Morning Meditation.

Last week I started doing sun salutations again as an incentive to get out of bed once the alarm goes off in the morning without the added pressure to leave the threshold of my bedroom. Yoga helps ease the transition between my (usually) euphoric dream state, and the stressful environment of my reality. I revel in a moment of complete tranquility to set my intention for the day.

This morning I was considering the beliefs of two of my closest friends. One of them is an atheist & another, a pious Christian. Yet, they both receive the same level of comfort from their own knowledge of God. I listened to my friend cry their heart out, and then find solace in a biblical scripture the following morning. The physical remains of the night before lie strewn in the Kleenex across the bedroom floor, but all emotional turmoil had dissipated. Their identity and understanding of the universe are ground in that scripture.

I’ve listened to my other friend express their knowledge of the formation of Earth and how human life came to be. Their solace lies in knowing the true origins of life and being brash enough to accept it in the face of disbelief. Their worth wound around complex hypothesis. Perhaps, the universe expresses God as we wish to accept it to be used as a vessel for attaining peace.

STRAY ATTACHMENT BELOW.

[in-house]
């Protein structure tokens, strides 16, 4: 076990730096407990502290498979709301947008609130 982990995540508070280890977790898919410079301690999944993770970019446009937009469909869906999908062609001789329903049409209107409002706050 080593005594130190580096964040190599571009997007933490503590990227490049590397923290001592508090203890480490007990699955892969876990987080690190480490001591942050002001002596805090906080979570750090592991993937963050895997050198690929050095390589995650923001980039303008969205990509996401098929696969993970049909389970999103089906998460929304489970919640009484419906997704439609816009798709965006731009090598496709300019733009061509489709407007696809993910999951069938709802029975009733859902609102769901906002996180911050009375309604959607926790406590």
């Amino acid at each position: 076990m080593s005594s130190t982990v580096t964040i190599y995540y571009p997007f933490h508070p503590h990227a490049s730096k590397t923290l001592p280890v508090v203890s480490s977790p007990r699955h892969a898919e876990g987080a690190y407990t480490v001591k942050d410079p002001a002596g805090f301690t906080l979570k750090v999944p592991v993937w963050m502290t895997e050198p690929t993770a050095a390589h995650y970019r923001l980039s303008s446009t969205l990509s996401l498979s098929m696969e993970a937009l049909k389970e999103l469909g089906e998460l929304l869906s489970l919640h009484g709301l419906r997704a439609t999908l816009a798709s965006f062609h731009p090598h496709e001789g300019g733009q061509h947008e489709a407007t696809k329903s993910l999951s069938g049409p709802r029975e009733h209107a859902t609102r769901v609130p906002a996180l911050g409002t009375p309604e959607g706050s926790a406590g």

Identity Fluidity

I saw myself getting married at 25, with my own home and kids at 27 just like my mother. Currently, 23-years-old, single and still not finished with my degree, I realize that’s not going to happen. At least, not the way I wanted it to.

Granted, I could get myself pregnant within the next two years, but still my goals would be unfulfilled. At this point in my life; I want to start my writing career, graduate from school on time, maybe go back to school for my Master’s degree and travel the world. Marriage isn’t even on my mind anymore.

I’ve learned not to define myself in terms of marital status or a relationship after my last attempt at a relationship went horribly wrong. I’m accepting that my goals can change, my identity can change. I do not need to be the traditional woman that my mother was, and I am not a failure for choosing not to be that. My identity and sense of self is fluid and may change with the seasons, and I’m okay with that. I’m constantly learning and growing; maturing spiritually and emotionally so I cannot expect to be who I thought I once was.

When I was a child, I spake as a child, I understood as a child, I thought as a child: but when I became a man, I put away childish things.

– 1 Corinthians 13:11 KJV